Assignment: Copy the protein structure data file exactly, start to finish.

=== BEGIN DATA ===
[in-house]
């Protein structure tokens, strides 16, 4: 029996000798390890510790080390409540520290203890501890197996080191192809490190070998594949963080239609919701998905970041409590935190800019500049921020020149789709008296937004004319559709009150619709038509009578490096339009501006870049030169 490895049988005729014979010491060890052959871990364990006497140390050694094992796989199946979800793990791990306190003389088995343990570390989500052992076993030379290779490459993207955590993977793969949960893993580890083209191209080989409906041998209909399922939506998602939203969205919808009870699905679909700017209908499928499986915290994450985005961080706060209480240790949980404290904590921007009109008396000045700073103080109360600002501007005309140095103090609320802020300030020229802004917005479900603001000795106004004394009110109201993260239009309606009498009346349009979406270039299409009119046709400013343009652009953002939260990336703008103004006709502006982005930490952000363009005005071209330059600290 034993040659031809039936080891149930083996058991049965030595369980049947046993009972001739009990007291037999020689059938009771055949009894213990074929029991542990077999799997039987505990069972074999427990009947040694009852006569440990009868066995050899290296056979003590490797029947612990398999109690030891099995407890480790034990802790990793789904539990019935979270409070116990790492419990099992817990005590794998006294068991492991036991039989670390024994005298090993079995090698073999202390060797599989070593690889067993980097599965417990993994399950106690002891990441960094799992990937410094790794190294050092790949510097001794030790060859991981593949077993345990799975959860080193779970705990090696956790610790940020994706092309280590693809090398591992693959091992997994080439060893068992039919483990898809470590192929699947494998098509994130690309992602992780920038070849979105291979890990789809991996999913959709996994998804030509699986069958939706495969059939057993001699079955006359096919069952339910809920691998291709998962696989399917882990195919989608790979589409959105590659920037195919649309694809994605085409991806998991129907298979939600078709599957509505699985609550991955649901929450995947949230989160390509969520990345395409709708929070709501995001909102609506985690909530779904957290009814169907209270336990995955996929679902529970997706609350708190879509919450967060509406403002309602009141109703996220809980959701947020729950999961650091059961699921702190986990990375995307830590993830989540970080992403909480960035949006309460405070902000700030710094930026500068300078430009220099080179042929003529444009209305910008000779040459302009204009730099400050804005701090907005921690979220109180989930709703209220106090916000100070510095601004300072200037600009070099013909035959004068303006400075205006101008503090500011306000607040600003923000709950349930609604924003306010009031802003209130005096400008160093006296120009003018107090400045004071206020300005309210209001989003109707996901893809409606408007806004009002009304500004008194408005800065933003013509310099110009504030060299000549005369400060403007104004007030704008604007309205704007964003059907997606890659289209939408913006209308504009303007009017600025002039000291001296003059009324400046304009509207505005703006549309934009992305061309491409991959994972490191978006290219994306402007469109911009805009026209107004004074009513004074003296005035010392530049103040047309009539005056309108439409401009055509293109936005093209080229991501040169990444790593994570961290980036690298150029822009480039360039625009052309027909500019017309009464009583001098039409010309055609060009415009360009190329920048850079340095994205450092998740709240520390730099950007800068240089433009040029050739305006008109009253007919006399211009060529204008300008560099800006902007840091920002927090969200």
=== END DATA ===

[in-house]
């Protein structure tokens, strides 16, 4: 029996000798390890510790080390409540520290203890501890197996080191192809490190070998594949963080239609919701998905970041409590935190800019500049921020020149789709008296937004004319559709009150619709038509009578490096339009501006870049030169 490895049988005729014979010491060890052959871990364990006497140390050694094992796989199946979800793990791990306190003389088995343990570390989500052992076993030379290779490459993207955590993977793969949960893993580890083209191209080989409906041998209909399922939506998602939203969205919808009870699905679909700017209908499928499986915290994450985005961080706060209480240790949980404290904590921007009109008396000045700073103080109360600002501007005309140095103090609320802020300030020229802004917005479900603001000795106004004394009110109201993260239009309606009498009346349009979406270039299409009119046709400013343009652009953002939260990336703008103004006709502006982005930490952000363009005005071209330059600290 034993040659031809039936080891149930083996058991049965030595369980049947046993009972001739009990007291037999020689059938009771055949009894213990074929029991542990077999799997039987505990069972074999427990009947040694009852006569440990009868066995050899290296056979003590490797029947612990398999109690030891099995407890480790034990802790990793789904539990019935979270409070116990790492419990099992817990005590794998006294068991492991036991039989670390024994005298090993079995090698073999202390060797599989070593690889067993980097599965417990993994399950106690002891990441960094799992990937410094790794190294050092790949510097001794030790060859991981593949077993345990799975959860080193779970705990090696956790610790940020994706092309280590693809090398591992693959091992997994080439060893068992039919483990898809470590192929699947494998098509994130690309992602992780920038070849979105291979890990789809991996999913959709996994998804030509699986069958939706495969059939057993001699079955006359096919069952339910809920691998291709998962696989399917882990195919989608790979589409959105590659920037195919649309694809994605085409991806998991129907298979939600078709599957509505699985609550991955649901929450995947949230989160390509969520990345395409709708929070709501995001909102609506985690909530779904957290009814169907209270336990995955996929679902529970997706609350708190879509919450967060509406403002309602009141109703996220809980959701947020729950999961650091059961699921702190986990990375995307830590993830989540970080992403909480960035949006309460405070902000700030710094930026500068300078430009220099080179042929003529444009209305910008000779040459302009204009730099400050804005701090907005921690979220109180989930709703209220106090916000100070510095601004300072200037600009070099013909035959004068303006400075205006101008503090500011306000607040600003923000709950349930609604924003306010009031802003209130005096400008160093006296120009003018107090400045004071206020300005309210209001989003109707996901893809409606408007806004009002009304500004008194408005800065933003013509310099110009504030060299000549005369400060403007104004007030704008604007309205704007964003059907997606890659289209939408913006209308504009303007009017600025002039000291001296003059009324400046304009509207505005703006549309934009992305061309491409991959994972490191978006290219994306402007469109911009805009026209107004004074009513004074003296005035010392530049103040047309009539005056309108439409401009055509293109936005093209080229991501040169990444790593994570961290980036690298150029822009480039360039625009052309027909500019017309009464009583001098039409010309055609060009415009360009190329920048850079340095994205450092998740709240520390730099950007800068240089433009040029050739305006008109009253007919006399211009060529204008300008560099800006902007840091920002927090969200």